No pity for columnist pushing guns for Christmas

Gun-loving Denver Post columnist Jon Caldara thinks we need more gun owners.

Image by Gerd Altmann from Pixabay

In his latest firearms-fetish marketing spiel, he tries to disguise his irrational fear of having all of his deadly weapons confiscated by demonizing those “cultural elites” and “bigoted urbanites” who don’t share his paranoia.

Then he decries “gun-phobe cultural manipulation” to stir up some more class hatred and manipulate others into buying guns or giving extras to their unarmed friends.

Not wanting to leave a divisive, dishonest rhetorical device in his arsenal unfired, he dismisses fear of guns as something “emotional” that is easily overcome by a little target practice, then really lets loose with a couple of absurd, insulting false equivalencies.

I quote:

Most Colorado gun shops now charge about $50 to do a transfer. If it cost a dime to transfer a Quran, the ACLU would rightly sue.

In the urban/suburban world, it’s easier to come out as gay than as a gun owner.

It’s hard to feel sorry for a guy who is so good at self-serving self pity.

Don’t give me a gun for Christmas. If you want to get me something, here’s my list.

Shop now, my friends. Shop now.

B.J.

We could have done without "The Irishman"

Let me save you 209 minutes if you haven’t already seen “The Irishman.”

Don’t bother.

Despite the hype and reviews and award nominations and Scorsese and De Niro and Pacino – and all you might anticipate in terms of film-making and stellar acting when you hear those names – what the guys deliver is a real snoozer.

Lest I spend too much more time on this (3+ hours and counting already), a quick summary: All that talent was wasted on a dreary, depressing story of corruption and serial cold-blooded murder by a bunch of thugs who can’t scrape up a single conscience among the lot of them. They’re all dead now and good riddance.

After 90 minutes of trying to figure out why I should give a shit about any of them, I toughed it out through the other 119 and ultimately learned that I should not have bothered.

Don’t waste your time.

You’re welcome.

What I want for Christmas: a satellite, a force field, peace…

Someone asked what I want for Christmas, so here’s a list:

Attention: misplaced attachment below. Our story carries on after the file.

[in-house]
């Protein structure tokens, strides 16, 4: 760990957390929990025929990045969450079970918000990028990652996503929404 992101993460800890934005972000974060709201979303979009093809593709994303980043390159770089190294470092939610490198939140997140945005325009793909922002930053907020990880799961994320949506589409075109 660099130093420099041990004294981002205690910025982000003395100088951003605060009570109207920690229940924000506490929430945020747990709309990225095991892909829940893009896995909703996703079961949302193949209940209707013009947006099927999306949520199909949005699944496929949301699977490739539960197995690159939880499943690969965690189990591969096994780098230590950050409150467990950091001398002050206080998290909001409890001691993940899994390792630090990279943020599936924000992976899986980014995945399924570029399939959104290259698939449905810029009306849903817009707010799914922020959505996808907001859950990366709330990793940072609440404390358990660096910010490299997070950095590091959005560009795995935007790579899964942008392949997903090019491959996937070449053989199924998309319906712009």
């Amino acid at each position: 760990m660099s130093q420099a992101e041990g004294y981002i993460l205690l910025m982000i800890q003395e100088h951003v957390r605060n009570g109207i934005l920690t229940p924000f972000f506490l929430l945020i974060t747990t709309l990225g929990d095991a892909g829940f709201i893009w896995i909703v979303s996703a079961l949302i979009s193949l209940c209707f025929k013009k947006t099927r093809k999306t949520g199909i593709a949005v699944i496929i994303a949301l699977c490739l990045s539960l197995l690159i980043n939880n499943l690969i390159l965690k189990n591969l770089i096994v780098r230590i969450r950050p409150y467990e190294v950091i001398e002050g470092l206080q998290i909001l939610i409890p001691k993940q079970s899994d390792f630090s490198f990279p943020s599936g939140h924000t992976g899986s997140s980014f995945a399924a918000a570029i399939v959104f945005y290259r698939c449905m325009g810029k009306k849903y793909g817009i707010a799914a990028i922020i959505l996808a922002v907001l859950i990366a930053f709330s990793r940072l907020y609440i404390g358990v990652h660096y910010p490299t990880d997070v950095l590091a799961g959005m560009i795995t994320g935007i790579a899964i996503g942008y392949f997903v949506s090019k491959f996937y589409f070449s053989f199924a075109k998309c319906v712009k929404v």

photo of satellite
Eye in the sky, image by PIRO4D from Pixabay 
  • My own spy satellite.
  • A force field around my bicycle to repel motor vehicles. (Two if you can swing it. One for me and one for Mrs. Smith.)
  • Peace on Earth.
  • A massive worldwide reduction in greenhouse gas emissions by the end of 2020.
  • A non-criminal POTUS.
  • Everyone to know the difference between tenet and tenant.
  • An end to the senseless arguments about Harvard commas, which we all know are just regular commas that are often used when they’re unnecessary.

Please be sure to reply to all so everyone knows what you’re getting me. I don’t want two satellites and no Peace on Earth.

Write on,

B.J.

Love your indie bookstores

It’s been my good fortune to be able to do some readings and talk about crime fiction in three terrific independent bookstores in the past several months.

Places like Beaverdale Books in Des Moines, Iowa; Inkberry Books in Niwot, Colorado; and Trident in Boulder each have their own special niche and unique identity.

If you’re lucky enough to be near any of them, stop in and see for yourself. Buy some books while you’re there!

If you have your own favorite indie bookstore, I’d love to hear about it.

Read on,

B.J.

Are you an aging, melting snowflake?

To anyone offended by “ok boomer” responses to what you say or write:

Think about what makes you so easy to dismiss. It’s more likely about your attitude than your age. Learn something from it, then move on.

Lashing out only makes you look more like an aging, melting snowflake. I hope I haven’t offended you just now.

A private conversation

Keira looked at what he was typing even though she knew better.

“It’s like eavesdropping on a private conversation,” he said, snapping the laptop lid shut.

“A private conversation with yourself?” She smiled at him.

He snorted. “I guess you could say that.”

“I just did say that.”

He snorted again and turned away. “I have to get out of this stupid airplane seat and find the men’s room. If you read what I’ve been writing, I will know you did it.”

Keira watched as he stepped into the aisle, set the computer on his empty seat, and disappeared toward the back of the darkened cabin. She didn’t need his password because she’d read everything before he noticed.

“Keira looked at what he was typing even though she knew better.”

Backlit keyboard

What’s this about bicycle noir?

Someone asked me what this picture is about. A not-so-subtle clue to that little mystery is in the photo caption.

From a customer review of North of Grand: A Detective Red Shaw Novel.

It also has to do with writing what you know, something I’ll be talking about November 16 at Inkberry Books in Niwot.

See you there?

B.J.